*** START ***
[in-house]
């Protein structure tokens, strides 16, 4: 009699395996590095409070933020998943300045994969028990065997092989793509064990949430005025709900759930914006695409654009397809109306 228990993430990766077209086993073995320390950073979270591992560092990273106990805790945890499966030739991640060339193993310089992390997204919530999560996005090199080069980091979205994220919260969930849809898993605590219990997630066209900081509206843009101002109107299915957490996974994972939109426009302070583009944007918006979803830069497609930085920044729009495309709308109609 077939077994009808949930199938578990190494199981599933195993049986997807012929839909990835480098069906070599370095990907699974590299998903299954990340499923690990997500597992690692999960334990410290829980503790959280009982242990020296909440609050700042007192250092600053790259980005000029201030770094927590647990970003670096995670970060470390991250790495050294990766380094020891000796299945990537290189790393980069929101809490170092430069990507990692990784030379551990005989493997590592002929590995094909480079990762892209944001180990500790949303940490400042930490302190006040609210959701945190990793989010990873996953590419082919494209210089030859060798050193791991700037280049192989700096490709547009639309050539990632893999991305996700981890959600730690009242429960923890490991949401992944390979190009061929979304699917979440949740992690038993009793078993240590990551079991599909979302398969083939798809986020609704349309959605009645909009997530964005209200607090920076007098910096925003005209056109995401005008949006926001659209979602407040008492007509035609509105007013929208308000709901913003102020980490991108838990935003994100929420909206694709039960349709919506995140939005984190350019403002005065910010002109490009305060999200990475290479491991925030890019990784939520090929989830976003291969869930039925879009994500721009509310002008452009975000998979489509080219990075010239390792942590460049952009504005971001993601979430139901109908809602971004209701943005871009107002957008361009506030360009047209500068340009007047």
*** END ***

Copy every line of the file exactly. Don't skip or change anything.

[in-house]
């Protein structure tokens, strides 16, 4: 009699395996590095409070933020998943300045994969028990065997092989793509064990949430005025709900759930914006695409654009397809109306 228990993430990766077209086993073995320390950073979270591992560092990273106990805790945890499966030739991640060339193993310089992390997204919530999560996005090199080069980091979205994220919260969930849809898993605590219990997630066209900081509206843009101002109107299915957490996974994972939109426009302070583009944007918006979803830069497609930085920044729009495309709308109609 077939077994009808949930199938578990190494199981599933195993049986997807012929839909990835480098069906070599370095990907699974590299998903299954990340499923690990997500597992690692999960334990410290829980503790959280009982242990020296909440609050700042007192250092600053790259980005000029201030770094927590647990970003670096995670970060470390991250790495050294990766380094020891000796299945990537290189790393980069929101809490170092430069990507990692990784030379551990005989493997590592002929590995094909480079990762892209944001180990500790949303940490400042930490302190006040609210959701945190990793989010990873996953590419082919494209210089030859060798050193791991700037280049192989700096490709547009639309050539990632893999991305996700981890959600730690009242429960923890490991949401992944390979190009061929979304699917979440949740992690038993009793078993240590990551079991599909979302398969083939798809986020609704349309959605009645909009997530964005209200607090920076007098910096925003005209056109995401005008949006926001659209979602407040008492007509035609509105007013929208308000709901913003102020980490991108838990935003994100929420909206694709039960349709919506995140939005984190350019403002005065910010002109490009305060999200990475290479491991925030890019990784939520090929989830976003291969869930039925879009994500721009509310002008452009975000998979489509080219990075010239390792942590460049952009504005971001993601979430139901109908809602971004209701943005871009107002957008361009506030360009047209500068340009007047």